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The music of voice acting

One of my regular rituals as I start my day each morning is making music. I have one of my guitars next to my nightstand. My piano is just around the corner in the den. Making music is a big part of how I wake up. It’s my way of getting my creative juices flowing each day.

I learned to read music as a small child, but as I matured as a musician, I began to see that there’s more to music than playing or singing notes on a page. A lot more. The process of “making music” is immensely intimate and creative. It’s really about getting inside the head – or really the heart – of the composer. Trying to tune into his or her muse. Indeed, the notes themselves become almost secondary to me. Recreating emotion takes center stage.

One of my best friends in the world is Dr. Scott Ferrell. Scott is a gifted musician, conductor, and teacher in Texas. I studied choral music and theatrical performance with Scott and learned so much about this process. Scott is one of the most passionate and emotional men I have ever met. He’s willing to open himself to the art in front of him, drinking in all of the musical subtext that the composer injected straight from the heart. He taught me about “honoring the art first, rather than just banging out notes.” I saw his ability to strip away everything else around him – contaminants that would interfere with the performance – and be completely vulnerable to where the music would take him as a performer.

In voice acting, the same process applies. While I’ve never had a client deliver a script to me with actual musical notes on the page, I see them. They are there, underneath. Because when the writer sat down to the task of communicating their message in text, they also included emotion, color, mood, flow, tempo, and more. In the Bible, the Psalms were originally written to be sung.  When they are, they take on a whole new depth of meaning.  The work of William Shakespeare is undeniably musical.

We do the same thing without even knowing it when we communicate verbally. When I’m talking on the phone and someone says those often heard two words, “I’m fine,” it’s immediately obvious to me whether they really are or not.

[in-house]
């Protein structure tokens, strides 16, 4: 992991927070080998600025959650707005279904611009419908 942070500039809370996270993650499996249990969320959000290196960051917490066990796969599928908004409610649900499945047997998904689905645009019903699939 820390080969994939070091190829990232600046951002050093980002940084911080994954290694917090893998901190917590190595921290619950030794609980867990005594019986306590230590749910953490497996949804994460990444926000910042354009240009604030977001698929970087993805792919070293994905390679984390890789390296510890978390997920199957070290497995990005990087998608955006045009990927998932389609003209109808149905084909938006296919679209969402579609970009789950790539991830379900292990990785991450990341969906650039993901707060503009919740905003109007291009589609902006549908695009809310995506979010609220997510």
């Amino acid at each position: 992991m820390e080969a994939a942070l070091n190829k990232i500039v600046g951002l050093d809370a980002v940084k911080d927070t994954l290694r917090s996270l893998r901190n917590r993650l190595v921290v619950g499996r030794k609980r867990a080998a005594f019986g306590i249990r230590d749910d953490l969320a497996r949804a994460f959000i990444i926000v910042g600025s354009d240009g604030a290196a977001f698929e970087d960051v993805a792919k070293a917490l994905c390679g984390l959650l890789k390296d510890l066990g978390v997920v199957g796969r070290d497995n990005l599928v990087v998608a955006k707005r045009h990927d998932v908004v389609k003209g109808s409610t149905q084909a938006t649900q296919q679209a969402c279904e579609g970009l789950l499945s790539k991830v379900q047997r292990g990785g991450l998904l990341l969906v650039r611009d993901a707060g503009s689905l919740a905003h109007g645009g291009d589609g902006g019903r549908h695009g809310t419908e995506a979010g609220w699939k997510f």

When I approach the task of voice acting, my natural tendency is to find the music underneath. Tempo, crescendos and decrescendos, staccatos and legatos, swells and troughs, ebbs and flows. I’m not embarrassed to confess that sometimes I’ll actually stand there in the booth and sing it. How would I sing this script if it was a song? Because the truth is – it IS a song. This exercise can help you find the “juice” that the writer had when it was written. And that’s the goal of a truly great acting performance, voice or otherwise.

Allow yourself to go there. Regardless of your own musical background or ability, you have the music in you.

  • Hi John, this is a beautifully written and very thoughtful look at how we view scripts (if we’re enlightened to so this way). May I reprint this on VoiceOverXtra? You might want to reply to me at:
    johnflorian@VoiceOverXtra.com
    Thanks!
    John

    John Florian

    September 3, 2011

  • Absolutely, John – I’d be honored! Thanks for your kind remarks!

    -jm

    John McLain

    September 3, 2011

  • […] The music of voice acting « John McLain Voiceovers […]

  • This is just wonderful John – I’m totally stealing it! Thanks for sharing 🙂

    Vanessa Hart

    September 5, 2011

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